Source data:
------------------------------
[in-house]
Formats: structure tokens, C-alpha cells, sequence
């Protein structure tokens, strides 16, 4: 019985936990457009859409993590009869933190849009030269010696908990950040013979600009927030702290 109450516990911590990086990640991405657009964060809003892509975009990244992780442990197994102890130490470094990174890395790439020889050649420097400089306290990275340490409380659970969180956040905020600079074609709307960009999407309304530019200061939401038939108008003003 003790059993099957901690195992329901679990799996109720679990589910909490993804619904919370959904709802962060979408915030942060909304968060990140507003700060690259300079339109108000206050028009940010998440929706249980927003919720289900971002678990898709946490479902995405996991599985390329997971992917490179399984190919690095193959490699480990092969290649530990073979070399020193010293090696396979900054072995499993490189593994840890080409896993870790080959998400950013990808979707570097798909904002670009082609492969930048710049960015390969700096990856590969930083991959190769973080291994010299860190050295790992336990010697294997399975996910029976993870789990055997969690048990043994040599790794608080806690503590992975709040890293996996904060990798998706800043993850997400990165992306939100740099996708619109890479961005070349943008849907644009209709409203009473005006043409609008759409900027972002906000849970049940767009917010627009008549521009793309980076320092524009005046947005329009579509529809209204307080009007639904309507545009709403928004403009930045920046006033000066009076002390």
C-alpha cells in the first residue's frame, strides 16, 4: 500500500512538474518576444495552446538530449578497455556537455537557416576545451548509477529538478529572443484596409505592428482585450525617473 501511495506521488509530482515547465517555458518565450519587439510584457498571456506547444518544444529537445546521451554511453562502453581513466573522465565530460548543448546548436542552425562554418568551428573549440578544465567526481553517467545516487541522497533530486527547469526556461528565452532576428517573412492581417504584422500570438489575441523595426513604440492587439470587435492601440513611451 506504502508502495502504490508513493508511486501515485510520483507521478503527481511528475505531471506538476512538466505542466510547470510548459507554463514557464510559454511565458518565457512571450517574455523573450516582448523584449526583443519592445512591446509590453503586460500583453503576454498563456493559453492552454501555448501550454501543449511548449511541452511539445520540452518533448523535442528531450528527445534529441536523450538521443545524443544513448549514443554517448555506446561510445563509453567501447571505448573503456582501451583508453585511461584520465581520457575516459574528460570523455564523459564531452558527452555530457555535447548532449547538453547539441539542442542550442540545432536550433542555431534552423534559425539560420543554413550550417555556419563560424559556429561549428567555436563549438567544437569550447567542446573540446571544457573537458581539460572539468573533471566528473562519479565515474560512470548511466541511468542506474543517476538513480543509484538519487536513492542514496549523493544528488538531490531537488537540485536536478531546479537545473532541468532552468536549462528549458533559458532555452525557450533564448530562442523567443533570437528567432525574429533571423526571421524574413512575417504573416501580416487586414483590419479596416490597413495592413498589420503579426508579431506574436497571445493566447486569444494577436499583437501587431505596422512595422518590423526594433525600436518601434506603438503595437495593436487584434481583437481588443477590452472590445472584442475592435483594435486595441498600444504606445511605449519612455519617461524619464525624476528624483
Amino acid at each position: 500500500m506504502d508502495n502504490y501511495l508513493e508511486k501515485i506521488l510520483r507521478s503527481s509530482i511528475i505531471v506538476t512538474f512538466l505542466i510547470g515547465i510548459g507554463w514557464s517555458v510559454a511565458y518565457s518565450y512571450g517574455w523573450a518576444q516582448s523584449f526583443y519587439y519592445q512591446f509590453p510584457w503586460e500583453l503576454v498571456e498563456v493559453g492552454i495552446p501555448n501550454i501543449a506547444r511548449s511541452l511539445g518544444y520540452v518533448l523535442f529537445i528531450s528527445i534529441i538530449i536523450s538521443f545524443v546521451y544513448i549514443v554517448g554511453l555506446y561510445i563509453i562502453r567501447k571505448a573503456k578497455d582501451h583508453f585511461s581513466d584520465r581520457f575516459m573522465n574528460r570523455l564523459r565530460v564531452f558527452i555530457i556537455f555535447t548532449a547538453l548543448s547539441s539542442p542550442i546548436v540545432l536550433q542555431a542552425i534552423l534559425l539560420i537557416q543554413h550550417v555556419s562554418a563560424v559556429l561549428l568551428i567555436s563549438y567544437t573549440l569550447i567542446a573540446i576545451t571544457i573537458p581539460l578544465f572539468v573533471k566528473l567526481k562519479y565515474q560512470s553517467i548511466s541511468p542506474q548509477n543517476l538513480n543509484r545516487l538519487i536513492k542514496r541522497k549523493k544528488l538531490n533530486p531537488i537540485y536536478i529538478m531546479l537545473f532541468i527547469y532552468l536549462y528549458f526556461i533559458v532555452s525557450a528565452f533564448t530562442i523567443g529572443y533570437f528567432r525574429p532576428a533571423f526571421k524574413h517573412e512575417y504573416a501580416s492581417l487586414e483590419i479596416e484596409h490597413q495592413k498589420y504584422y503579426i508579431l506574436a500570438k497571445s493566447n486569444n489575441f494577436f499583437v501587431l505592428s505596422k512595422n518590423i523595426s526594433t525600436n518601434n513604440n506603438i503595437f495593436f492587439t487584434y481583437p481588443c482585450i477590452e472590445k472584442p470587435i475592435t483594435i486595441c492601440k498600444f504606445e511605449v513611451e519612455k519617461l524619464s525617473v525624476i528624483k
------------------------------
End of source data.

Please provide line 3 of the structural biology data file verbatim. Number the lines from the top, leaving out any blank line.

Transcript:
């Protein structure tokens, strides 16, 4: 019985936990457009859409993590009869933190849009030269010696908990950040013979600009927030702290 109450516990911590990086990640991405657009964060809003892509975009990244992780442990197994102890130490470094990174890395790439020889050649420097400089306290990275340490409380659970969180956040905020600079074609709307960009999407309304530019200061939401038939108008003003 003790059993099957901690195992329901679990799996109720679990589910909490993804619904919370959904709802962060979408915030942060909304968060990140507003700060690259300079339109108000206050028009940010998440929706249980927003919720289900971002678990898709946490479902995405996991599985390329997971992917490179399984190919690095193959490699480990092969290649530990073979070399020193010293090696396979900054072995499993490189593994840890080409896993870790080959998400950013990808979707570097798909904002670009082609492969930048710049960015390969700096990856590969930083991959190769973080291994010299860190050295790992336990010697294997399975996910029976993870789990055997969690048990043994040599790794608080806690503590992975709040890293996996904060990798998706800043993850997400990165992306939100740099996708619109890479961005070349943008849907644009209709409203009473005006043409609008759409900027972002906000849970049940767009917010627009008549521009793309980076320092524009005046947005329009579509529809209204307080009007639904309507545009709403928004403009930045920046006033000066009076002390």